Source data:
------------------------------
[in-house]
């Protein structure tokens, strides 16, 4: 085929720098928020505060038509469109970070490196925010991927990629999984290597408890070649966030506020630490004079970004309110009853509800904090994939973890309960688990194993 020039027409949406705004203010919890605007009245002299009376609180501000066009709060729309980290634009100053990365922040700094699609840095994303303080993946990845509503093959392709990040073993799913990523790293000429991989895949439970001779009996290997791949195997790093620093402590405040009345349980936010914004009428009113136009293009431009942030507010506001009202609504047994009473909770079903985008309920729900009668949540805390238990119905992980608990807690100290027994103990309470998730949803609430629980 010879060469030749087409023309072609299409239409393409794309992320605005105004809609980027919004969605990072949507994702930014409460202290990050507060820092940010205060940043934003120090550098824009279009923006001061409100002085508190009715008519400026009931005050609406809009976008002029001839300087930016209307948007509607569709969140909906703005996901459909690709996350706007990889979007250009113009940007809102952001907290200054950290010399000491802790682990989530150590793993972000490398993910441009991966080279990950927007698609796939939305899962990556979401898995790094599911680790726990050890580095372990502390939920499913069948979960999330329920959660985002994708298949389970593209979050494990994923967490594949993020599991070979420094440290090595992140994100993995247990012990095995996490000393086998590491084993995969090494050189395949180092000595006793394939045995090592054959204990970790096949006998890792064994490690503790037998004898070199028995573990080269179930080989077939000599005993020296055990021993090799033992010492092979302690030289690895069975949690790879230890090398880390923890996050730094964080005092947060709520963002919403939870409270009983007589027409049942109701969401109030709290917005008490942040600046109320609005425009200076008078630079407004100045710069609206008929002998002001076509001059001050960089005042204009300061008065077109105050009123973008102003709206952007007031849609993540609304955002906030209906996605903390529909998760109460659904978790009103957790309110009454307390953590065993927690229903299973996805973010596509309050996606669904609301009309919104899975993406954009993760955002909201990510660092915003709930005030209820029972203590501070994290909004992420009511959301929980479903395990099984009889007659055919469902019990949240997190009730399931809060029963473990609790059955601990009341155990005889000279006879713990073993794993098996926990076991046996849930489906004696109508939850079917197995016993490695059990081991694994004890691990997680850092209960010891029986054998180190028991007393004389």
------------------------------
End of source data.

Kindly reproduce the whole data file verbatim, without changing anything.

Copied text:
[in-house]
């Protein structure tokens, strides 16, 4: 085929720098928020505060038509469109970070490196925010991927990629999984290597408890070649966030506020630490004079970004309110009853509800904090994939973890309960688990194993 020039027409949406705004203010919890605007009245002299009376609180501000066009709060729309980290634009100053990365922040700094699609840095994303303080993946990845509503093959392709990040073993799913990523790293000429991989895949439970001779009996290997791949195997790093620093402590405040009345349980936010914004009428009113136009293009431009942030507010506001009202609504047994009473909770079903985008309920729900009668949540805390238990119905992980608990807690100290027994103990309470998730949803609430629980 010879060469030749087409023309072609299409239409393409794309992320605005105004809609980027919004969605990072949507994702930014409460202290990050507060820092940010205060940043934003120090550098824009279009923006001061409100002085508190009715008519400026009931005050609406809009976008002029001839300087930016209307948007509607569709969140909906703005996901459909690709996350706007990889979007250009113009940007809102952001907290200054950290010399000491802790682990989530150590793993972000490398993910441009991966080279990950927007698609796939939305899962990556979401898995790094599911680790726990050890580095372990502390939920499913069948979960999330329920959660985002994708298949389970593209979050494990994923967490594949993020599991070979420094440290090595992140994100993995247990012990095995996490000393086998590491084993995969090494050189395949180092000595006793394939045995090592054959204990970790096949006998890792064994490690503790037998004898070199028995573990080269179930080989077939000599005993020296055990021993090799033992010492092979302690030289690895069975949690790879230890090398880390923890996050730094964080005092947060709520963002919403939870409270009983007589027409049942109701969401109030709290917005008490942040600046109320609005425009200076008078630079407004100045710069609206008929002998002001076509001059001050960089005042204009300061008065077109105050009123973008102003709206952007007031849609993540609304955002906030209906996605903390529909998760109460659904978790009103957790309110009454307390953590065993927690229903299973996805973010596509309050996606669904609301009309919104899975993406954009993760955002909201990510660092915003709930005030209820029972203590501070994290909004992420009511959301929980479903395990099984009889007659055919469902019990949240997190009730399931809060029963473990609790059955601990009341155990005889000279006879713990073993794993098996926990076991046996849930489906004696109508939850079917197995016993490695059990081991694994004890691990997680850092209960010891029986054998180190028991007393004389």